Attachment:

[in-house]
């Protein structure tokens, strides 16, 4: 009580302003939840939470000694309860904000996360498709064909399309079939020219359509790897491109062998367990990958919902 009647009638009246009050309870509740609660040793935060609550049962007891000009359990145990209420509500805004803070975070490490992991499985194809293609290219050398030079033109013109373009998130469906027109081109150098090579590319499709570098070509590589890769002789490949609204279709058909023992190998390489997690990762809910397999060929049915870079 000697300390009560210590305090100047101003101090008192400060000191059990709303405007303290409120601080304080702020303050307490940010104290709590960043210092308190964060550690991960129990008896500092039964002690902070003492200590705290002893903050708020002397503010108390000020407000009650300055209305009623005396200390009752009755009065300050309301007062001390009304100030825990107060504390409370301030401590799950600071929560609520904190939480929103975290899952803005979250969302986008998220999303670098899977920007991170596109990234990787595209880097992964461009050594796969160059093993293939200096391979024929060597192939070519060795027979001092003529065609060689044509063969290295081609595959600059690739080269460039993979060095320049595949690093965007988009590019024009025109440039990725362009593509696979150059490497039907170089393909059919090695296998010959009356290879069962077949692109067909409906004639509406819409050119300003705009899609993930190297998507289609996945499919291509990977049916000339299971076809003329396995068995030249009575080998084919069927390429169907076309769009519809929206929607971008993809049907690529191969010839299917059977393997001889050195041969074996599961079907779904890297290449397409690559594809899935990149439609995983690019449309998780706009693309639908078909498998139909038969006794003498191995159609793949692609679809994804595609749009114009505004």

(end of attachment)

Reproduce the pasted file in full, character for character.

[in-house]
């Protein structure tokens, strides 16, 4: 009580302003939840939470000694309860904000996360498709064909399309079939020219359509790897491109062998367990990958919902 009647009638009246009050309870509740609660040793935060609550049962007891000009359990145990209420509500805004803070975070490490992991499985194809293609290219050398030079033109013109373009998130469906027109081109150098090579590319499709570098070509590589890769002789490949609204279709058909023992190998390489997690990762809910397999060929049915870079 000697300390009560210590305090100047101003101090008192400060000191059990709303405007303290409120601080304080702020303050307490940010104290709590960043210092308190964060550690991960129990008896500092039964002690902070003492200590705290002893903050708020002397503010108390000020407000009650300055209305009623005396200390009752009755009065300050309301007062001390009304100030825990107060504390409370301030401590799950600071929560609520904190939480929103975290899952803005979250969302986008998220999303670098899977920007991170596109990234990787595209880097992964461009050594796969160059093993293939200096391979024929060597192939070519060795027979001092003529065609060689044509063969290295081609595959600059690739080269460039993979060095320049595949690093965007988009590019024009025109440039990725362009593509696979150059490497039907170089393909059919090695296998010959009356290879069962077949692109067909409906004639509406819409050119300003705009899609993930190297998507289609996945499919291509990977049916000339299971076809003329396995068995030249009575080998084919069927390429169907076309769009519809929206929607971008993809049907690529191969010839299917059977393997001889050195041969074996599961079907779904890297290449397409690559594809899935990149439609995983690019449309998780706009693309639908078909498998139909038969006794003498191995159609793949692609679809994804595609749009114009505004």